John McLaughlin: Music Spoken Here (1982)
"David" is the highlight of the album. For several years, McLaughlin played this piece on tour and demonstrated why the acoustic guitar, when played brilliantly, may be one of the most expressive instruments on the planet. (Also listen to the Trio's version on Passion, Grace and Fire. ) Another piece of note is "Negative Ions," a murky tune that toys with our inner demons. Mclaughlin obtains a truly strange tone and sound on this cut. He appears to be playing an electric for this piece, but the original liner notes do not confirm this.
Classical and jazz pianist Katia LaBeque lets loose with some furious written-out runs that, although well played, sound a little too rehearsed for a jazz album. Her sound however, does help to define this music, giving it a European flavor.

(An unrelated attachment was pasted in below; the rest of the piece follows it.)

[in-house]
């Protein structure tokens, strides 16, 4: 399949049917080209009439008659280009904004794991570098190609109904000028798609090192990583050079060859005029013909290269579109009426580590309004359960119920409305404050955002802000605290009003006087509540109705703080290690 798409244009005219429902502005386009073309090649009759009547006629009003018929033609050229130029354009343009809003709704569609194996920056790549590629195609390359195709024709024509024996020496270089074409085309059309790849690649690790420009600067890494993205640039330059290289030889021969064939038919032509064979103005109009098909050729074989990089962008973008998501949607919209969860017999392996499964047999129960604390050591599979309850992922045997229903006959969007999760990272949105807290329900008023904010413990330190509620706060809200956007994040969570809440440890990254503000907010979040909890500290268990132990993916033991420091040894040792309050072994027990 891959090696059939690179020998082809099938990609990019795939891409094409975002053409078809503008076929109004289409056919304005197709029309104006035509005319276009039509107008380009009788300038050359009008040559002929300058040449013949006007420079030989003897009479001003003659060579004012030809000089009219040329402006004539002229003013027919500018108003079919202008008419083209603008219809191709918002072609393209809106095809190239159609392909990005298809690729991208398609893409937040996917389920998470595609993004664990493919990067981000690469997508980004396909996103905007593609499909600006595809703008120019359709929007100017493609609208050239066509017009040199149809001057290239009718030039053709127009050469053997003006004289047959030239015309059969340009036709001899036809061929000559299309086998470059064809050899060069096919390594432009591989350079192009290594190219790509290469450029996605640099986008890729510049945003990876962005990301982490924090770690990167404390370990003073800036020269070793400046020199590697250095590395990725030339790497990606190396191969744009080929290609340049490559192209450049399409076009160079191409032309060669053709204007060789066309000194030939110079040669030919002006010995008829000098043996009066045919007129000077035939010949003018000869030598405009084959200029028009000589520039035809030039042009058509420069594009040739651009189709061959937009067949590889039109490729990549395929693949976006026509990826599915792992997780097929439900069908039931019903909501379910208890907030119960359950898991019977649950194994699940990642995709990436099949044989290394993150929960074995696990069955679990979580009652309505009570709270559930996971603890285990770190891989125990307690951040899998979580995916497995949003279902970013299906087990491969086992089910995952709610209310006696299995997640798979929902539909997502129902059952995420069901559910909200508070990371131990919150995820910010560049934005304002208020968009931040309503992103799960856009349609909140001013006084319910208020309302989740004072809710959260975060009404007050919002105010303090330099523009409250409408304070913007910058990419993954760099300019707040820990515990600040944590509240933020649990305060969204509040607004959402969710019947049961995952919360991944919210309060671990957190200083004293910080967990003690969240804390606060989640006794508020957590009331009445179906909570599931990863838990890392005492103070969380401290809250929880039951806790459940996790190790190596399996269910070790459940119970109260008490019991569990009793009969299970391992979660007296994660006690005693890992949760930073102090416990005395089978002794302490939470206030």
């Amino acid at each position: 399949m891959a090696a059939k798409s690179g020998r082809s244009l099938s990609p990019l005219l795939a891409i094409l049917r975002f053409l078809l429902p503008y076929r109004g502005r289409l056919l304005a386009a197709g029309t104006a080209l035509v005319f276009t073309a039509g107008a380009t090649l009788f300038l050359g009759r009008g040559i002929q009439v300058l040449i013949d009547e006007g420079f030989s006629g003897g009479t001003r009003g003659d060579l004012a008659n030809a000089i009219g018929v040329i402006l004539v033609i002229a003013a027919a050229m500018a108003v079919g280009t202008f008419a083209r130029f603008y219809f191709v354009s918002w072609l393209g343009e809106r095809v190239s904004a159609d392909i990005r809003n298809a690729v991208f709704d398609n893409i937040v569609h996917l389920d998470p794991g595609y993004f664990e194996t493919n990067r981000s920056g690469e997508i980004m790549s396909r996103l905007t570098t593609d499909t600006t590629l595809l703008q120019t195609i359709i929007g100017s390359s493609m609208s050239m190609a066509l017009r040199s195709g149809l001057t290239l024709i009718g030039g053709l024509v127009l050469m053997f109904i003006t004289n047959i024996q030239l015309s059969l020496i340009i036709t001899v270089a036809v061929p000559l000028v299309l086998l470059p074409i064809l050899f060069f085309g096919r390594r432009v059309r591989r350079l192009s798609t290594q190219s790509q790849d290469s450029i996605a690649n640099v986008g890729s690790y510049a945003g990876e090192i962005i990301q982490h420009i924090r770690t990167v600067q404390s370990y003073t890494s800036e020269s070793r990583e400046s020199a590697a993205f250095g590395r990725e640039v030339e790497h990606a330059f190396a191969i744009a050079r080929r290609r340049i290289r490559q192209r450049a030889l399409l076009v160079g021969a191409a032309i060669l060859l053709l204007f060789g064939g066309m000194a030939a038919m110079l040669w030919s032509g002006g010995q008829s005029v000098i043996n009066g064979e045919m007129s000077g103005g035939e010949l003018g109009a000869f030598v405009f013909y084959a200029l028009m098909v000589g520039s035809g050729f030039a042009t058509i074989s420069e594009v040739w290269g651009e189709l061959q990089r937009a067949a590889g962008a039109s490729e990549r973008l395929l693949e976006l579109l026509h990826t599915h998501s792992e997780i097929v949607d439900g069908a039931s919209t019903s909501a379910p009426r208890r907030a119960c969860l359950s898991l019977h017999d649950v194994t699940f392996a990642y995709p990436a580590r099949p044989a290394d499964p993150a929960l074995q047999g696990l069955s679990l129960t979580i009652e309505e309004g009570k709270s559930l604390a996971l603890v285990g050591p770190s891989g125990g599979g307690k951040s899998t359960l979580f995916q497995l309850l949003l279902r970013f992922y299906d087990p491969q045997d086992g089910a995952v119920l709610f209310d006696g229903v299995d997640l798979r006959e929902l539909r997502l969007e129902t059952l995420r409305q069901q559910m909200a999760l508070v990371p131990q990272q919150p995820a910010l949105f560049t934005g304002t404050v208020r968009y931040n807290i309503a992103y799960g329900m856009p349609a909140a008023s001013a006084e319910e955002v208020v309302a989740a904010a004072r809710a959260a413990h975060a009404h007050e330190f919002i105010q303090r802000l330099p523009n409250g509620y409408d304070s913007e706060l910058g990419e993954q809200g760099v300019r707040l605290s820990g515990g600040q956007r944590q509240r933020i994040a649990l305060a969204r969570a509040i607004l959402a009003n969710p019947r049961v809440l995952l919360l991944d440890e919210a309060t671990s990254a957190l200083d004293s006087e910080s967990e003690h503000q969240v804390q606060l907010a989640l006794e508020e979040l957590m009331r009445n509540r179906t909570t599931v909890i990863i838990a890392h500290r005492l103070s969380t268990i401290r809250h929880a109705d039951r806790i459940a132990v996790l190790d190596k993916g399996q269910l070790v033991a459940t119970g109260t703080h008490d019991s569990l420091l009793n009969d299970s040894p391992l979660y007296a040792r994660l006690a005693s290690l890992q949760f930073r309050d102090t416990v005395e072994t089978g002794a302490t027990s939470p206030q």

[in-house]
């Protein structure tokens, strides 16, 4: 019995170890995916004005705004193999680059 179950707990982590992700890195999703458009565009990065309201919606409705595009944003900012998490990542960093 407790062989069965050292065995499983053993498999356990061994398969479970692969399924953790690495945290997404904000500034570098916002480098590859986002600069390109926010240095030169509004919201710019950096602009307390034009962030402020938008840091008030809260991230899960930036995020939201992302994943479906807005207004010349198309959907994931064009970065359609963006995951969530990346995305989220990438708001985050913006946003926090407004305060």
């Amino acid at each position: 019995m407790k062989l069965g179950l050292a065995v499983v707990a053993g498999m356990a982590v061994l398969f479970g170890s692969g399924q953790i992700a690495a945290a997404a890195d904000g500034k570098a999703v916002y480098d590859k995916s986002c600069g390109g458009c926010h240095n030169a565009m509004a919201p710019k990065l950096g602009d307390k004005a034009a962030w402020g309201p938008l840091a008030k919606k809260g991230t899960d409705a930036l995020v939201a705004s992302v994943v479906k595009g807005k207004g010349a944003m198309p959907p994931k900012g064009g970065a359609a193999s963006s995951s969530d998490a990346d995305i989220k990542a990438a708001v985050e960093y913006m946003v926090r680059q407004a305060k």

Music Spoken Here comes awfully close to New Age music in places, as did Belo Horizonte, but as with all McLaughlin's recordings, there is more than meets the ear. Just when you think the man is going soft, he unleashes a torrent of sound which ensures the tune will never make any New Age radio play list!
Tommy Campbell deserves a few words. His drumming on two records and two tours was outstanding. In the end, McLaughlin said that this music really couldn’t go on in the way he intended, because his desire to play acoustic on stage was overwhelmed by the volume of the drums. In order to be heard, he had to turn his volume way up, and this led to major feedback problems. Perhaps McLaughlin should have relied upon Tommy in an electric fusion band. For now, we will have to settle for two very good recordings.
Related link: John McLaughlin Reviews @ All About Jazz .
Track Listing: Aspan; Blues for L.W.; The Translators; Honky-Tonk Haven; Viene Clareando; David; Negative Ions; Brise De Coeur; Loro
Personnel: John McLaughlin- guitar; Katia LaBeque- keyboards; Francois Couturier- keyboards; Jean Paul Celea- bass; Tommy Campbell- drums
Record Label: Wounded Bird Records
Style: Fusion/Progressive Rock